Palacios Beacon (Palacios, Tex.), Vol. 27, No. 41, Ed. 1 Thursday, October 11, 1934 Page: 3 of 4
The following text was automatically extracted from the image on this page using optical character recognition software:
—SEE US BEFORE BUYING—
Patronize BEACON AHvertixcra
Four New Orchards
Started This Year
By Wadsworth Club
Four now orchards wore started in
Wadsworth this year by members of
the Home Demonstration Club, and
the club reports every member has a
Full garden started.
Seven new pantries are started. This
year’s Achievement Day revealed
total of 2065 quarts of food had been
preserved by club members, according
to records of Mrs. Z. Butter, secretary.
Holding a joint Achievement Day
with Matagorda Home Demonstration
Club, the Wadsworth club had splen-
did pantry and bedroom demonstra-
tions at the home of Mrs. Laird and
Mrs. Otto Hudson, respectively.
A BIG LINE OF UP-TO-DATE STETSON HATS FOR FALL
A VARIETY OF NEW PATTERNS OF—
SUITINGS and DRESS PRINTS
—FOR THE WHOLE FAMILY—
—EVERYTHING AT A LOW PRICE—
Wadsworth Pantry Is Golden Wedding
Anniversary Celebration of Lairds
Not every golden wedding anniver-
sary finds two life partners able to do
as much for ench others, as Mr. and
Mrs. J, R. Laird, of Wadsworth. They
were os active on their golden wedding
anniversary us the bride and groom
of today. Mr. Laird had made a pan-
try for his wife and her year of can-
ning activity provided the cannicd
goods to stock it handsomely with 36
varieties of fruits, vegetables and
“The value of my pantry is about
$84,” Mrs. Laird stated during the re
cent Achievement Day tour embracing
pantries and bedrooms in Wadsworth
and Matagorda. The shelving was put
up by my husband for my golden wed-
ding anniversary present and cost $6.
For fifty years I’ve been keeping my
canned goods on the floor and in boxes.
I think it is a wonderful golden anni-
Hominy, agarita juice and agarita
jelly, mincemeat, bread and butter
pickles, lima beans, plum butter, and
wild grapes and bessie sare a few of
the varieties in Mrs. Laird's pantry
in addition to the regular garden veg-
etables and meats.
“I Can Work
Every Day Now”
If vou must be on the job EVERY
DAY, take Lydia E. Pinkham's Tab-
lets. They relieve periodic pain and
discomfort. If you take them regu-
larly ... and if yours is not a surgical
case ... you should be able to avoid
periodic upsets, because this medi-
cine helps to correct the CAUSE of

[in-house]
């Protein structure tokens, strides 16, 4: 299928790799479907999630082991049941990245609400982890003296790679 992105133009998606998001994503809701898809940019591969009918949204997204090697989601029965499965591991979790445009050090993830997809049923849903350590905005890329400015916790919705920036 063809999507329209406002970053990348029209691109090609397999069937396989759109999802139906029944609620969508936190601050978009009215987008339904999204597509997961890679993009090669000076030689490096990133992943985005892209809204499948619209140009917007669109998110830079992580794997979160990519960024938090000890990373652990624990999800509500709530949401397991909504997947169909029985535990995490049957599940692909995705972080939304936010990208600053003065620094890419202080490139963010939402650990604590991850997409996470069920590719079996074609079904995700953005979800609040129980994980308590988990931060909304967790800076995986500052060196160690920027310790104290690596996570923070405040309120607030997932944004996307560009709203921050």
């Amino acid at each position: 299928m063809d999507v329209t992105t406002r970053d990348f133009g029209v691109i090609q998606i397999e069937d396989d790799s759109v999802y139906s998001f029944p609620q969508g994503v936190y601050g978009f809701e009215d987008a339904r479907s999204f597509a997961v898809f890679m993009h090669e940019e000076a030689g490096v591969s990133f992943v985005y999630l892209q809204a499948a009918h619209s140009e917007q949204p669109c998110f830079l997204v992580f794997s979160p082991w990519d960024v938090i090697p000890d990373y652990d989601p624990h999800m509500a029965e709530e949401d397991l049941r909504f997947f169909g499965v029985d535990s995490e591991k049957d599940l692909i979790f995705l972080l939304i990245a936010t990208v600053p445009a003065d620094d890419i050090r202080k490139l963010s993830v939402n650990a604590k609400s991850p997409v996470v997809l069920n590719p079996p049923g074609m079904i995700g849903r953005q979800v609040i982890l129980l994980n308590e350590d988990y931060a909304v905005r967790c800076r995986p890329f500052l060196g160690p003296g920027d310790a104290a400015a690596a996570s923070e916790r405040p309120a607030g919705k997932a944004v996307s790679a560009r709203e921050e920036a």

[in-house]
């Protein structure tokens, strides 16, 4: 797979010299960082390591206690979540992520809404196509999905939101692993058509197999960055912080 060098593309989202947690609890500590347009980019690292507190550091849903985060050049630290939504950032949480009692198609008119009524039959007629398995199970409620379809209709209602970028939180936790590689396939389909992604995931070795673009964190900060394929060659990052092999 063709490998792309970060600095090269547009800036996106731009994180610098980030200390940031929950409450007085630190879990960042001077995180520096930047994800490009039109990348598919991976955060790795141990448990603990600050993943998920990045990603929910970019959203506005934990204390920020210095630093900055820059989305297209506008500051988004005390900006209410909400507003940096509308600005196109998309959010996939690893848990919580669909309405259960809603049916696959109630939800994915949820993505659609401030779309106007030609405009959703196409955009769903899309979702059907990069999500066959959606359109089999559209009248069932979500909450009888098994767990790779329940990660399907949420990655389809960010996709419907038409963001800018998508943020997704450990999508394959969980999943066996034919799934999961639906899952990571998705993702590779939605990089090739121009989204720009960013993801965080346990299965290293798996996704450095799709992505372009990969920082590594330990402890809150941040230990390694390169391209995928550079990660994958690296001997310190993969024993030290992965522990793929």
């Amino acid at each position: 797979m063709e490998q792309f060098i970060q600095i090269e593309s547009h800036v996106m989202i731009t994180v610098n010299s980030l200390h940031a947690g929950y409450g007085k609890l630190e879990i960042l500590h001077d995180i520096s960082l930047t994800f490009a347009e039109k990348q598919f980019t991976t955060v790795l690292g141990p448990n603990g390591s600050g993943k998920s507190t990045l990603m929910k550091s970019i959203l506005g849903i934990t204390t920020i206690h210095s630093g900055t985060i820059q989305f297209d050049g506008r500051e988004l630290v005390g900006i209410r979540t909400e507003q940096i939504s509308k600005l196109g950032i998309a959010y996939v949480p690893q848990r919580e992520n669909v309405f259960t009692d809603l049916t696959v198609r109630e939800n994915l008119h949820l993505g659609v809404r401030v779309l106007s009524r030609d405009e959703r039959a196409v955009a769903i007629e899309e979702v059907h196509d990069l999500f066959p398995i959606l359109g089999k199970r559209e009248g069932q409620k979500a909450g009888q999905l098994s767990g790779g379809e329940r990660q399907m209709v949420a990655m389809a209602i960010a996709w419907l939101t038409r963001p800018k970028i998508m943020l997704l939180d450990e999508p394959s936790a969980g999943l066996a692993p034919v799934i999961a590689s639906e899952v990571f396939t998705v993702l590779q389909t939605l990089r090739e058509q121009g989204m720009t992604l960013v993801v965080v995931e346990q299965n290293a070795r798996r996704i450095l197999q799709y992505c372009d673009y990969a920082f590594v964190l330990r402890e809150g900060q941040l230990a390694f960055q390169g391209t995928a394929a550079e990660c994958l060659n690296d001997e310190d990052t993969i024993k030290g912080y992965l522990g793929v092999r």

, “I am a factory worker. I was weak and
nervous and my stomach and back pained
— severely, but since I took Lydia E.
Pinkham’s Tablets the pains
don’t appear anymore”.—
Miss Helen Kolaski, 3'J06 N.
Christiana Ave., Chicago, III,
"I took your Tablets for
painful periods. My back
ached and I had cramping
pains. This medicine re-
lieved the pain immediately.
I am able to do my work
now.”—Mrs. C. C. Woodard,
Route 5, Box 71, Moulton, Ala.
LYDIA E. PINKHAM’S TABLETS
Ask Your Druggist for the 50£ size
Junk Room Is Made Dainty Bedroom
From junk room to bedroom, is the
bedroom demonstration record Mrs.
Otto Hudson of Wadsworth had to
give on the Club Achievement Day,
Friday, October 5th.
Starting with a room in which they
had stored junk, she finished a dainty
bedroom for her daughter, covering all
items specified in .the demonstration
club outline. Beginning with the floor,
which had to be levelled, she finished
floors, wood work, walls, and built a
closet from nn old discarded wardrobe.
“When 1 finished, my daughter cams
running in and said, ‘Mother, this is
just the way I wanted it to look’.”
Mrs. Hudson concluded her report of
THINGS THAT NEVER HAPPEN
By GENE BYRNES
Mr. and Mrs. Luther Hill motored
to Bay City Saturday afternoon.
Mrs. Freeman Harvey was a guest
of Mrs. Glenn Harvey Saturday.
Miss Lucy Harvey spent the week in
Palacios visiting friends and relatives.
Mrs. Nora White and Mrs. Donnie
Hill visited Mrs. Willie Lasley Friday
Mr. and Mrs. A. B. Snider were in
Yoakum Thursday and Friday, having
their daughter, Jewel, ‘treated.
Mr. and Mrs. Willie Laslie are the
proud parents of a fine boy, who arriv-
ed October 2nd. Mother and baby are
getting along nicely.
The Women's Home Demonstration
Club met at the home of Mrs. E. I.
Johnson, Thursday at 2 o’clock p. m.
They discussed the Achievement Day
which will be at Mrs. Ruby Dorsey’s
near Dunbar, October 25. Come and
bring your friends.
j Inter-nat*! Cartoon Co., N. Y.
FARM NOTES .
CUE. Co. Agt. |
By F. 0. MONTAGUE.
Joe Birkner, dairyman and farmer,
three miles north of Bay City on High-
way 60, is preparing thirty aores of
his fine farm land for a permanent
pasture. His seed have been ordered
and within a few days now they will
be in the ground. He has prepared
the ground as you would for a gar-